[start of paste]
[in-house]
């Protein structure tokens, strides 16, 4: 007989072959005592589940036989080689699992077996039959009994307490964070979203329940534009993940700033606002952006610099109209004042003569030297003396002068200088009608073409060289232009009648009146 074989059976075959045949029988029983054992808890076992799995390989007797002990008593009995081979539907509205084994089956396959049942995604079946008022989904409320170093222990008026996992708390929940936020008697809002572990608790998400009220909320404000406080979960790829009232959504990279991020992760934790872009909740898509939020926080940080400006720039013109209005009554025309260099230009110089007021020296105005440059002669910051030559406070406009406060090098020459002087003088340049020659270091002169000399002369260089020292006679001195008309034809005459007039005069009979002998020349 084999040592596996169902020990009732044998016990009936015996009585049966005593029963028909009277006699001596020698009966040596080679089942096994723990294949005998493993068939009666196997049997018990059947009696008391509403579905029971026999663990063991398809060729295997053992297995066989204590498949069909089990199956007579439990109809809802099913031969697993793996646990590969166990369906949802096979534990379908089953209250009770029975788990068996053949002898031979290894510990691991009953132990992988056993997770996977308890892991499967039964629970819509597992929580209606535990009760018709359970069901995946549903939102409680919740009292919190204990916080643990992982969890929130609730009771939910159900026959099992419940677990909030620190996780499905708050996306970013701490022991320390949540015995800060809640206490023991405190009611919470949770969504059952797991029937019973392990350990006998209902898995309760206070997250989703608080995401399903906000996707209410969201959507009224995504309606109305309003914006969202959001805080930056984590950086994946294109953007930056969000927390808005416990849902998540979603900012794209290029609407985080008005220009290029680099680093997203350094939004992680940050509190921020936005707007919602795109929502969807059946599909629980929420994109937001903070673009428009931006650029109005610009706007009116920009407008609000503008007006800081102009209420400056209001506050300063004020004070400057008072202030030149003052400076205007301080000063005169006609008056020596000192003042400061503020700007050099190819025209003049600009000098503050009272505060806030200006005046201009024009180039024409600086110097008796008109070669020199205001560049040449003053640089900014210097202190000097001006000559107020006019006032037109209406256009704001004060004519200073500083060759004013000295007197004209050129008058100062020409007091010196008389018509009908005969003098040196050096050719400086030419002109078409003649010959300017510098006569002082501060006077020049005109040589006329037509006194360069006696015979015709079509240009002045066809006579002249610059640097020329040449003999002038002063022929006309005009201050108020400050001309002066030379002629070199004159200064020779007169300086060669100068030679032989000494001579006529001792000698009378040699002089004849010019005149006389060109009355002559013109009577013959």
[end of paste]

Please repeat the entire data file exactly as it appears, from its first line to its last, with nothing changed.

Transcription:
[in-house]
């Protein structure tokens, strides 16, 4: 007989072959005592589940036989080689699992077996039959009994307490964070979203329940534009993940700033606002952006610099109209004042003569030297003396002068200088009608073409060289232009009648009146 074989059976075959045949029988029983054992808890076992799995390989007797002990008593009995081979539907509205084994089956396959049942995604079946008022989904409320170093222990008026996992708390929940936020008697809002572990608790998400009220909320404000406080979960790829009232959504990279991020992760934790872009909740898509939020926080940080400006720039013109209005009554025309260099230009110089007021020296105005440059002669910051030559406070406009406060090098020459002087003088340049020659270091002169000399002369260089020292006679001195008309034809005459007039005069009979002998020349 084999040592596996169902020990009732044998016990009936015996009585049966005593029963028909009277006699001596020698009966040596080679089942096994723990294949005998493993068939009666196997049997018990059947009696008391509403579905029971026999663990063991398809060729295997053992297995066989204590498949069909089990199956007579439990109809809802099913031969697993793996646990590969166990369906949802096979534990379908089953209250009770029975788990068996053949002898031979290894510990691991009953132990992988056993997770996977308890892991499967039964629970819509597992929580209606535990009760018709359970069901995946549903939102409680919740009292919190204990916080643990992982969890929130609730009771939910159900026959099992419940677990909030620190996780499905708050996306970013701490022991320390949540015995800060809640206490023991405190009611919470949770969504059952797991029937019973392990350990006998209902898995309760206070997250989703608080995401399903906000996707209410969201959507009224995504309606109305309003914006969202959001805080930056984590950086994946294109953007930056969000927390808005416990849902998540979603900012794209290029609407985080008005220009290029680099680093997203350094939004992680940050509190921020936005707007919602795109929502969807059946599909629980929420994109937001903070673009428009931006650029109005610009706007009116920009407008609000503008007006800081102009209420400056209001506050300063004020004070400057008072202030030149003052400076205007301080000063005169006609008056020596000192003042400061503020700007050099190819025209003049600009000098503050009272505060806030200006005046201009024009180039024409600086110097008796008109070669020199205001560049040449003053640089900014210097202190000097001006000559107020006019006032037109209406256009704001004060004519200073500083060759004013000295007197004209050129008058100062020409007091010196008389018509009908005969003098040196050096050719400086030419002109078409003649010959300017510098006569002082501060006077020049005109040589006329037509006194360069006696015979015709079509240009002045066809006579002249610059640097020329040449003999002038002063022929006309005009201050108020400050001309002066030379002629070199004159200064020779007169300086060669100068030679032989000494001579006529001792000698009378040699002089004849010019005149006389060109009355002559013109009577013959």